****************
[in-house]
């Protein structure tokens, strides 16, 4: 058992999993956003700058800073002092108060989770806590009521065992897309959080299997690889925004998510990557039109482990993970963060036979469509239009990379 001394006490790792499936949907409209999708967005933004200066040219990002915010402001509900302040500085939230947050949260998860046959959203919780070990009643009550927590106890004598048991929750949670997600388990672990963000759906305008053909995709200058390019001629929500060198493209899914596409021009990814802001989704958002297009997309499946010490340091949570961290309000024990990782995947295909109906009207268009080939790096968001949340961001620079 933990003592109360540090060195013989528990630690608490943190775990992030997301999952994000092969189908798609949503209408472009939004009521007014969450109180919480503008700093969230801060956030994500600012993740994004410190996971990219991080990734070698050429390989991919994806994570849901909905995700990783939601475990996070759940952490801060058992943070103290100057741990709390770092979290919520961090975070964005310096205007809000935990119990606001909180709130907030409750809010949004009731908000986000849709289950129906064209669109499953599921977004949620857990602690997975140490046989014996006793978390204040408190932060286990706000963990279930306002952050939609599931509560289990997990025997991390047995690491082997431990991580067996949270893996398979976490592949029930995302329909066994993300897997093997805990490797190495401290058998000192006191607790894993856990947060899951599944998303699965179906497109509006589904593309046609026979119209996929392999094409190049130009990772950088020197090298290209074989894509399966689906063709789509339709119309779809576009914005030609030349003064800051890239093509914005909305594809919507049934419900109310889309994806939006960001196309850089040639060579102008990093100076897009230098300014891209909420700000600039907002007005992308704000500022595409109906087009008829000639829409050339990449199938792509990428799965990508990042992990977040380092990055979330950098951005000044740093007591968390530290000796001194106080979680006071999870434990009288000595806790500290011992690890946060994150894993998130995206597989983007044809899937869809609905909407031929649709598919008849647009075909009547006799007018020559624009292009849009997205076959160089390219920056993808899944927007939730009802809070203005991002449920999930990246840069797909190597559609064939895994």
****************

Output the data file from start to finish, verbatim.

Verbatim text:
[in-house]
């Protein structure tokens, strides 16, 4: 058992999993956003700058800073002092108060989770806590009521065992897309959080299997690889925004998510990557039109482990993970963060036979469509239009990379 001394006490790792499936949907409209999708967005933004200066040219990002915010402001509900302040500085939230947050949260998860046959959203919780070990009643009550927590106890004598048991929750949670997600388990672990963000759906305008053909995709200058390019001629929500060198493209899914596409021009990814802001989704958002297009997309499946010490340091949570961290309000024990990782995947295909109906009207268009080939790096968001949340961001620079 933990003592109360540090060195013989528990630690608490943190775990992030997301999952994000092969189908798609949503209408472009939004009521007014969450109180919480503008700093969230801060956030994500600012993740994004410190996971990219991080990734070698050429390989991919994806994570849901909905995700990783939601475990996070759940952490801060058992943070103290100057741990709390770092979290919520961090975070964005310096205007809000935990119990606001909180709130907030409750809010949004009731908000986000849709289950129906064209669109499953599921977004949620857990602690997975140490046989014996006793978390204040408190932060286990706000963990279930306002952050939609599931509560289990997990025997991390047995690491082997431990991580067996949270893996398979976490592949029930995302329909066994993300897997093997805990490797190495401290058998000192006191607790894993856990947060899951599944998303699965179906497109509006589904593309046609026979119209996929392999094409190049130009990772950088020197090298290209074989894509399966689906063709789509339709119309779809576009914005030609030349003064800051890239093509914005909305594809919507049934419900109310889309994806939006960001196309850089040639060579102008990093100076897009230098300014891209909420700000600039907002007005992308704000500022595409109906087009008829000639829409050339990449199938792509990428799965990508990042992990977040380092990055979330950098951005000044740093007591968390530290000796001194106080979680006071999870434990009288000595806790500290011992690890946060994150894993998130995206597989983007044809899937869809609905909407031929649709598919008849647009075909009547006799007018020559624009292009849009997205076959160089390219920056993808899944927007939730009802809070203005991002449920999930990246840069797909190597559609064939895994």